Tribune News Service
New Delhi, December 14
The Sikyong (head) of the elected Central Tibetan Administration, Dr Lobsang Sangay, in New Delhi confirmed that his predecessor Prof Samdhang Rimpoche did visit China recently. He, however, warned, “Don’t read too much into it. At most it’s a private visit and it’s too early to say anything.”
He was answering a question by former Foreign Secretary Kanwal Sibal on the sidelines of the Third ML Sondhi Memorial Lecture. Sangay delivered the lecture on ‘Tibet holds the key to Beijing’.
Sondhi was an IFS officer who quit and won a Lok Sabha election in 1967 from Delhi on a Jana Sangh ticket.
Sangay said India should make Tibet the lynchpin in changing Beijing, saying Tibet must be declared the “core issue”.
“Either you transform China into a liberal democracy or it transforms you,” he said. Citing Norway and Denmark as examples of the transformation, he said the two nations had abandoned the cause of Tibetans to mend ties with China.
Sangay, who spoke at the United Nations two days ago, warned India, saying: “China is already in Nepal. They have come to Doklam.” He repeated Mao’s words on Tibet being the “palm of China” and Ladakh, Nepal, Sikkim, Bhutan and North East Frontier Agency (NEFA, modern Indian province of Arunachal Pradesh) its five fingers. Mao, former Chairman of the Communist Party of China, had asserted it is China’s responsibility to “liberate” them all.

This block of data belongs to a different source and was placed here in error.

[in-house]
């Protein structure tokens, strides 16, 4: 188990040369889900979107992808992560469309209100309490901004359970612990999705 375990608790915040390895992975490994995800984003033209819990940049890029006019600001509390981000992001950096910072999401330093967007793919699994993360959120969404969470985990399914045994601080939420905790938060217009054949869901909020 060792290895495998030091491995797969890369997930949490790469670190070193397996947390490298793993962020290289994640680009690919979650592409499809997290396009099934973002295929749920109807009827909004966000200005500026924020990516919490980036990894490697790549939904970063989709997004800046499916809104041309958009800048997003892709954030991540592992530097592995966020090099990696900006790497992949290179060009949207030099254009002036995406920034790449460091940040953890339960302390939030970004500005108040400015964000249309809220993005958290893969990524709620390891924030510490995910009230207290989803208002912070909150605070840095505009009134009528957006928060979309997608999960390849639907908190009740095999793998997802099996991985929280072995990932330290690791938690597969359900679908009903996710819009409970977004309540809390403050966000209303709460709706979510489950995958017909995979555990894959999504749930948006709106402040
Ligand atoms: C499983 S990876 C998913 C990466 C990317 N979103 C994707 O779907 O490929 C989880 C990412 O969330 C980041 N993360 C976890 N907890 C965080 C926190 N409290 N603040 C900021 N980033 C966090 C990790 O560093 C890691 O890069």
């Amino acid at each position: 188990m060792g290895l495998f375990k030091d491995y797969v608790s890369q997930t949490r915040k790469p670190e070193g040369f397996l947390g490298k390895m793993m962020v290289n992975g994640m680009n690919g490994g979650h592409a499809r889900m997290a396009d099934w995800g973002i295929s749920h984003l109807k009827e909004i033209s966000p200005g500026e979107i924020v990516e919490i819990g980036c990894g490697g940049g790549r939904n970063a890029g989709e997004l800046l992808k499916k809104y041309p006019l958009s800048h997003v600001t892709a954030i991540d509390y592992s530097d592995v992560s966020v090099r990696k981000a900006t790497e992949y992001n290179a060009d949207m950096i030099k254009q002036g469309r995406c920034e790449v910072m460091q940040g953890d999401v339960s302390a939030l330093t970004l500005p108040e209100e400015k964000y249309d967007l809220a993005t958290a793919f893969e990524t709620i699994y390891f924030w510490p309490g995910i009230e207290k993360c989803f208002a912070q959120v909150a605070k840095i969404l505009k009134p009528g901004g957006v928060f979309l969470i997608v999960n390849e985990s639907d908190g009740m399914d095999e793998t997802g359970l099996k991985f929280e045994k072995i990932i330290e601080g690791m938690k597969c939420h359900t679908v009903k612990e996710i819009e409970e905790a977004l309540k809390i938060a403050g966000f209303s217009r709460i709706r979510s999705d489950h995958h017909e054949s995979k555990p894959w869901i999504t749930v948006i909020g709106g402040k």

On being asked if he agreed with the recent book, ‘China’s India War — Collision Course on the Roof of the World’, by Bertil Lintner, which said China had prepared for war in 1959, Sangay said: “China prepared for the 1962 India-China war in 1954 when it agreed to only a five-year renewal of the India-Tibet trade pact. In 1959, Tibet was attacked.”
Sangay said: “China is worried as it now has the largest Buddhist community of 300 million — more than the 82 million strong Communist Party.”
BJP national general secretary Ram Madhav, who was the chief guest at the memorial lecture, said: “Maintaining good relations with China is the government’s priority. At present, negotiations are on between Tibet and China. Whenever required, India and its people will stand by them (Tibetans).” On the India-China standoff, he said: “Doklam is not over yet.”
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